Neuronal stimulation leads to immediate early gene (IEG) expression through calcium-dependent mechanisms. In recent years, considerable attention has been devoted to the transcriptional responses after neuronal stimulation, but relatively little is known about the changes in chromatin dynamics that follow neuronal activation. Here, we use fluorescence recovery after photobleaching, biochemical fractionations, and chromatin immunoprecipitation to show that KCl-induced depolarization in primary cultured cortical neurons causes a rapid release of the linker histone H1 from chromatin, concomitant with IEG expression. H1 release is repressed by PARP inhibition, PARP1 deletion, a non-PARylatable H1, as well as phosphorylation inhibitions and a nonphosphorylatable H1, leading to hindered IEG expression. Further, H1 is replaced by PARP1 on IEG promoters after neuronal stimulation, and PARP inhibition blocks this reciprocal binding response. Our results demonstrate the relationship between neuronal excitation and chromatin plasticity by identifying the roles of polyadenosine diphosphate ribosylation and phosphorylation of H1 in regulating H1 chromatin eviction and IEG expression in stimulated neurons.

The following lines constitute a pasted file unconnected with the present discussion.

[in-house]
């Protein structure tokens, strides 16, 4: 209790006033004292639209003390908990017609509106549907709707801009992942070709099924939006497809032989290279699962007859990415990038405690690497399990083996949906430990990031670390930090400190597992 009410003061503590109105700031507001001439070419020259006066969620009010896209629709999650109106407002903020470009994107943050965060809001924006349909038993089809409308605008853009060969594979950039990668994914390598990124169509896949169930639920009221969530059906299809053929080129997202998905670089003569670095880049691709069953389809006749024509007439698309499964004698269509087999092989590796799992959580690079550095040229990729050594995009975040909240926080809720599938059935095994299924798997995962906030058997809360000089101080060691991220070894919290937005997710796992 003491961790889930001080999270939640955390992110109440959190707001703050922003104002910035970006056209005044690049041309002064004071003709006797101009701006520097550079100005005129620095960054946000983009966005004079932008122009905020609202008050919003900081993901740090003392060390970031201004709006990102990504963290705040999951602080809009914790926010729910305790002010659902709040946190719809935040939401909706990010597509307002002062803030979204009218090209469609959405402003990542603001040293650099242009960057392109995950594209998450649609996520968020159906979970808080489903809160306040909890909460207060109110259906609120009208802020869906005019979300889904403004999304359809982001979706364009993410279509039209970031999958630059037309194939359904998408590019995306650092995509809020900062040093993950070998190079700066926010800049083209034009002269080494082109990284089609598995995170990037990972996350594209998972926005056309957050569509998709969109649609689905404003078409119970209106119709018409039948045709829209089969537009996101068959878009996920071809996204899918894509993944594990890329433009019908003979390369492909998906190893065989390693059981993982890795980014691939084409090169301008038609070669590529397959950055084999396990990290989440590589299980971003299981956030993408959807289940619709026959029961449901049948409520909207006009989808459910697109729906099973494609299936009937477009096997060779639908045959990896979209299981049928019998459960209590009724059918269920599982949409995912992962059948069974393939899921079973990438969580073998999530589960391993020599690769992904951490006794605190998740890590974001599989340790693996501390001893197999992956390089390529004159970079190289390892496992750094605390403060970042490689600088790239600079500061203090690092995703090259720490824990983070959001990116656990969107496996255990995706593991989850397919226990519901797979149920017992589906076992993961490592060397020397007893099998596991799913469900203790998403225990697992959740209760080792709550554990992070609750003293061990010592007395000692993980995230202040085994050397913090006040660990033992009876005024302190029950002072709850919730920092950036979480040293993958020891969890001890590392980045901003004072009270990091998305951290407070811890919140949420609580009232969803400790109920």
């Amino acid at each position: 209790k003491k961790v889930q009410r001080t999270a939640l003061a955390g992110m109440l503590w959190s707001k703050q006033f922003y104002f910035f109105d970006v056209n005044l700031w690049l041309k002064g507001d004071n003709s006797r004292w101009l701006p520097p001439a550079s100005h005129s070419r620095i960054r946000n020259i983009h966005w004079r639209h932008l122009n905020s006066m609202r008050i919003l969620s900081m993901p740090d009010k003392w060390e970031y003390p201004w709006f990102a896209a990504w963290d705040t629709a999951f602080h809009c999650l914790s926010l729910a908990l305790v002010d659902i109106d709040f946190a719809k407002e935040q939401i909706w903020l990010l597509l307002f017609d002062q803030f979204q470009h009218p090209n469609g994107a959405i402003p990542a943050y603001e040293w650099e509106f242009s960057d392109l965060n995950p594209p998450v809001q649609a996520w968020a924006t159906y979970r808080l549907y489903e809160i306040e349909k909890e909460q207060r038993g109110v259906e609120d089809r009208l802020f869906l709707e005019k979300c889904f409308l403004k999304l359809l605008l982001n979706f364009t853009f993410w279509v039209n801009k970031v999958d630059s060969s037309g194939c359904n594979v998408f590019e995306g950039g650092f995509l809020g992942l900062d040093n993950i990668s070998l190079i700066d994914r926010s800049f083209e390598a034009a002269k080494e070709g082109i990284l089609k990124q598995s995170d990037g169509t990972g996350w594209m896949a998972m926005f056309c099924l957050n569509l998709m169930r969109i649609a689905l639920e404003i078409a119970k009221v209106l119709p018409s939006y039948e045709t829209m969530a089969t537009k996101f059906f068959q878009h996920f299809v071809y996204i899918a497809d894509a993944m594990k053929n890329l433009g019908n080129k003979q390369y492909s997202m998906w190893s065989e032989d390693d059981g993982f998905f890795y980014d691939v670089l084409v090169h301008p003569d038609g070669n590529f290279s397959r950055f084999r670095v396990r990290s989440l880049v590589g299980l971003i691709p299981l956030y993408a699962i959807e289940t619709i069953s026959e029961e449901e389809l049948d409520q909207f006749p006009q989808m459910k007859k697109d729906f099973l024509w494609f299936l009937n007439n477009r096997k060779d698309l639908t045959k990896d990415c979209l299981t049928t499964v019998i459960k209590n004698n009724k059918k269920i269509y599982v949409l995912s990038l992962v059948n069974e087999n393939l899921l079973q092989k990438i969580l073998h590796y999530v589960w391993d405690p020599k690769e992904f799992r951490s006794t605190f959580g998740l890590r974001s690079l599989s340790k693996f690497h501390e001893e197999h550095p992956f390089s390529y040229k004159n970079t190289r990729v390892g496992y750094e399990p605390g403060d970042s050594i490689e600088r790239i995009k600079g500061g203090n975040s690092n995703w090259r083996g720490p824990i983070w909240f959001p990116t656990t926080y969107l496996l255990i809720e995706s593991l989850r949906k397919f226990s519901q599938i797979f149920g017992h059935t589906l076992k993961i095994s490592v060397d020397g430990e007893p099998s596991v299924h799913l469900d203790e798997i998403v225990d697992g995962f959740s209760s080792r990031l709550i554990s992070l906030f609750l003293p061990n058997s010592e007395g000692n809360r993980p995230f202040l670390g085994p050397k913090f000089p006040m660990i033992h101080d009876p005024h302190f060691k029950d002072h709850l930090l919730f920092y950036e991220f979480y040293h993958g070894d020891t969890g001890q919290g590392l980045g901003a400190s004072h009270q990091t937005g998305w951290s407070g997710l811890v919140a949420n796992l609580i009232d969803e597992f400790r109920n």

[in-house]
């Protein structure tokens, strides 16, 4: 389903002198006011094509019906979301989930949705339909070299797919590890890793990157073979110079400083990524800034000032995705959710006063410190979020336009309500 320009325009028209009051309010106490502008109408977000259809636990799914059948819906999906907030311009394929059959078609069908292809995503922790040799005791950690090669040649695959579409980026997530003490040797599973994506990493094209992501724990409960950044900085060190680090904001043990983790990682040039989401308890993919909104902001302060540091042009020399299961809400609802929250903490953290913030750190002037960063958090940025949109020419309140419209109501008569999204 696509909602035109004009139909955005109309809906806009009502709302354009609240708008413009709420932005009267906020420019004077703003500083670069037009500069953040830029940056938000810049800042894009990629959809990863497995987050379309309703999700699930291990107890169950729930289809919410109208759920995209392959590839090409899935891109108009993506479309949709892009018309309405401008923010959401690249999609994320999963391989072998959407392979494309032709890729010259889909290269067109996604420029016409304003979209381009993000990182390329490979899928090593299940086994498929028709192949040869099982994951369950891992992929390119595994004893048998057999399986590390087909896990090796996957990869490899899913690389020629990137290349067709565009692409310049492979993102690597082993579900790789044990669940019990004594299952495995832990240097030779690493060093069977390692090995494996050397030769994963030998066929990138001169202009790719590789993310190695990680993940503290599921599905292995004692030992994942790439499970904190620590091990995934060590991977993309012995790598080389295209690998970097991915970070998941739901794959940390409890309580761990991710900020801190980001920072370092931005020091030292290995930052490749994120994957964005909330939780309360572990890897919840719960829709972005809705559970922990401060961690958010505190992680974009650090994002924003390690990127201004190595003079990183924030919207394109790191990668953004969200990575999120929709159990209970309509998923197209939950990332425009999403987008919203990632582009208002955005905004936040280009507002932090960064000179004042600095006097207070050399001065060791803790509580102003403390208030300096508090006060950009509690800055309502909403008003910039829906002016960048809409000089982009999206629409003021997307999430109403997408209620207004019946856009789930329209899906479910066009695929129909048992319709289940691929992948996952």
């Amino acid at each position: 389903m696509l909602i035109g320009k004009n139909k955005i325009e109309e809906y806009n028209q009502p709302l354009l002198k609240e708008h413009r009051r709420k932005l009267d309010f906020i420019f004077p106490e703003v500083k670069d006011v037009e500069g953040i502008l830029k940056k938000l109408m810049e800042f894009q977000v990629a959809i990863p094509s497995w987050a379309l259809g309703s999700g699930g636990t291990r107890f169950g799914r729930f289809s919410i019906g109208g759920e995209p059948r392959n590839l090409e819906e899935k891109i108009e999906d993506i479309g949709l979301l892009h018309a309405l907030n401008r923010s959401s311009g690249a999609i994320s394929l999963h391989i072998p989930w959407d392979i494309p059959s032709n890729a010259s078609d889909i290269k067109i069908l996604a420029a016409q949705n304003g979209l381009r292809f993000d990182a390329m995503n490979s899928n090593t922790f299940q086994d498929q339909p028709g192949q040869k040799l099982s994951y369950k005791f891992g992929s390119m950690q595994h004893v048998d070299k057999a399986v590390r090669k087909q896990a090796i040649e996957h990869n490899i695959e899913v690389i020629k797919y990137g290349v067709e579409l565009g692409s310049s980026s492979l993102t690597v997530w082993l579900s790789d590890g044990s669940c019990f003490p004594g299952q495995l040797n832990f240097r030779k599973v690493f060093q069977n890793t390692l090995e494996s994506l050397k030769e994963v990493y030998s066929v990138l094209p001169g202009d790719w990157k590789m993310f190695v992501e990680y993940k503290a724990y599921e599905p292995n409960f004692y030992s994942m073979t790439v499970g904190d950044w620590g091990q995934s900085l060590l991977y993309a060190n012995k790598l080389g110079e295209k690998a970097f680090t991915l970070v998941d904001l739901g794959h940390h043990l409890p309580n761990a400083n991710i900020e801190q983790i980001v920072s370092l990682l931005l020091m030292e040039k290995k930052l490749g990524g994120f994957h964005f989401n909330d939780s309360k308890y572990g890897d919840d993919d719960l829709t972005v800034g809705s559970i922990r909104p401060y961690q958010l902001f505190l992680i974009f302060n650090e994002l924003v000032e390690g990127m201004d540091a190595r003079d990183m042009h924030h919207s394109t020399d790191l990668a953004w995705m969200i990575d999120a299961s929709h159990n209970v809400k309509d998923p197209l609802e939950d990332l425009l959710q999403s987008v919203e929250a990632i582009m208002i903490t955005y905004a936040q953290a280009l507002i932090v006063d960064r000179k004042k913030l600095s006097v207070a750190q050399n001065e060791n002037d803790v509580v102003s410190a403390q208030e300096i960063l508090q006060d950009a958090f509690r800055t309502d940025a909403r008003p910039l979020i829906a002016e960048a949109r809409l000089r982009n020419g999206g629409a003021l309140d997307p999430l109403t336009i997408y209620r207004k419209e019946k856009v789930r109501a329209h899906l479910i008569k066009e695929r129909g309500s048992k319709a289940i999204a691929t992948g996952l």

PARP1-dependent eviction of the linker histone H1 mediates immediate early gene expression during neuronal activation
Link to publication: